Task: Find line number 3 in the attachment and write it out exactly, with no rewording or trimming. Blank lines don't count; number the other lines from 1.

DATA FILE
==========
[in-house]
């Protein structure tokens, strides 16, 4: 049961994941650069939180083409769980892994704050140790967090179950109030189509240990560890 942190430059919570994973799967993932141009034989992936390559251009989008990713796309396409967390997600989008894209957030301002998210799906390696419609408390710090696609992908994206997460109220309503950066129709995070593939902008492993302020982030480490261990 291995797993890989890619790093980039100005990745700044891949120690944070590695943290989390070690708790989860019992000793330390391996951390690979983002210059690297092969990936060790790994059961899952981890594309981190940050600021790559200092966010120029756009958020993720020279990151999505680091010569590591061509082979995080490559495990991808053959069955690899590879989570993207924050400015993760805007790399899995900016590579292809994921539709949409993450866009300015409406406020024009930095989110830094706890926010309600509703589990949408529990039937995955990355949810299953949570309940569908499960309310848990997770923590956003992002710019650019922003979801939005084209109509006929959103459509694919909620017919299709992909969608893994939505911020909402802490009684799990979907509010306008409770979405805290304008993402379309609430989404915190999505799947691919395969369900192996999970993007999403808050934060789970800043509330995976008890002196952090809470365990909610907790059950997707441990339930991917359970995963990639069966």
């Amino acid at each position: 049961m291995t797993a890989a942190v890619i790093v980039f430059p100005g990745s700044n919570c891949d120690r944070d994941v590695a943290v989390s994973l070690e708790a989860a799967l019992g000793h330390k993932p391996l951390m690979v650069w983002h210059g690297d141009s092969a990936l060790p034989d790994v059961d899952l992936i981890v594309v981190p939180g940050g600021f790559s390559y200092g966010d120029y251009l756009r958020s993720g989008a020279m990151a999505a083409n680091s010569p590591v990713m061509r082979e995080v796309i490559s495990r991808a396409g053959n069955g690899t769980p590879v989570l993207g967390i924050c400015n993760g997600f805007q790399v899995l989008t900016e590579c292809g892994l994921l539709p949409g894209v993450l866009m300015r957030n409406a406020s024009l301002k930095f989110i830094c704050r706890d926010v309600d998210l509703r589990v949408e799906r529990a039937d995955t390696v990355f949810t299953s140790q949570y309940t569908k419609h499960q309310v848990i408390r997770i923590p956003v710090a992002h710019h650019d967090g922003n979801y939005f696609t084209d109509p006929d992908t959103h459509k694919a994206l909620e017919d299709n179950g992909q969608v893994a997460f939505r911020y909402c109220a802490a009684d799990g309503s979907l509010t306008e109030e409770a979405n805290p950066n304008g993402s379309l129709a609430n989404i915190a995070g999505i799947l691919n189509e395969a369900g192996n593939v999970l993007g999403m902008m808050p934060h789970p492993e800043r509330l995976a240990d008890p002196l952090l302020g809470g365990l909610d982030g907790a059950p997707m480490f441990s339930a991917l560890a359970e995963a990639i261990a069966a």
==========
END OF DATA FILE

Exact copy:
């Amino acid at each position: 049961m291995t797993a890989a942190v890619i790093v980039f430059p100005g990745s700044n919570c891949d120690r944070d994941v590695a943290v989390s994973l070690e708790a989860a799967l019992g000793h330390k993932p391996l951390m690979v650069w983002h210059g690297d141009s092969a990936l060790p034989d790994v059961d899952l992936i981890v594309v981190p939180g940050g600021f790559s390559y200092g966010d120029y251009l756009r958020s993720g989008a020279m990151a999505a083409n680091s010569p590591v990713m061509r082979e995080v796309i490559s495990r991808a396409g053959n069955g690899t769980p590879v989570l993207g967390i924050c400015n993760g997600f805007q790399v899995l989008t900016e590579c292809g892994l994921l539709p949409g894209v993450l866009m300015r957030n409406a406020s024009l301002k930095f989110i830094c704050r706890d926010v309600d998210l509703r589990v949408e799906r529990a039937d995955t390696v990355f949810t299953s140790q949570y309940t569908k419609h499960q309310v848990i408390r997770i923590p956003v710090a992002h710019h650019d967090g922003n979801y939005f696609t084209d109509p006929d992908t959103h459509k694919a994206l909620e017919d299709n179950g992909q969608v893994a997460f939505r911020y909402c109220a802490a009684d799990g309503s979907l509010t306008e109030e409770a979405n805290p950066n304008g993402s379309l129709a609430n989404i915190a995070g999505i799947l691919n189509e395969a369900g192996n593939v999970l993007g999403m902008m808050p934060h789970p492993e800043r509330l995976a240990d008890p002196l952090l302020g809470g365990l909610d982030g907790a059950p997707m480490f441990s339930a991917l560890a359970e995963a990639i261990a069966a």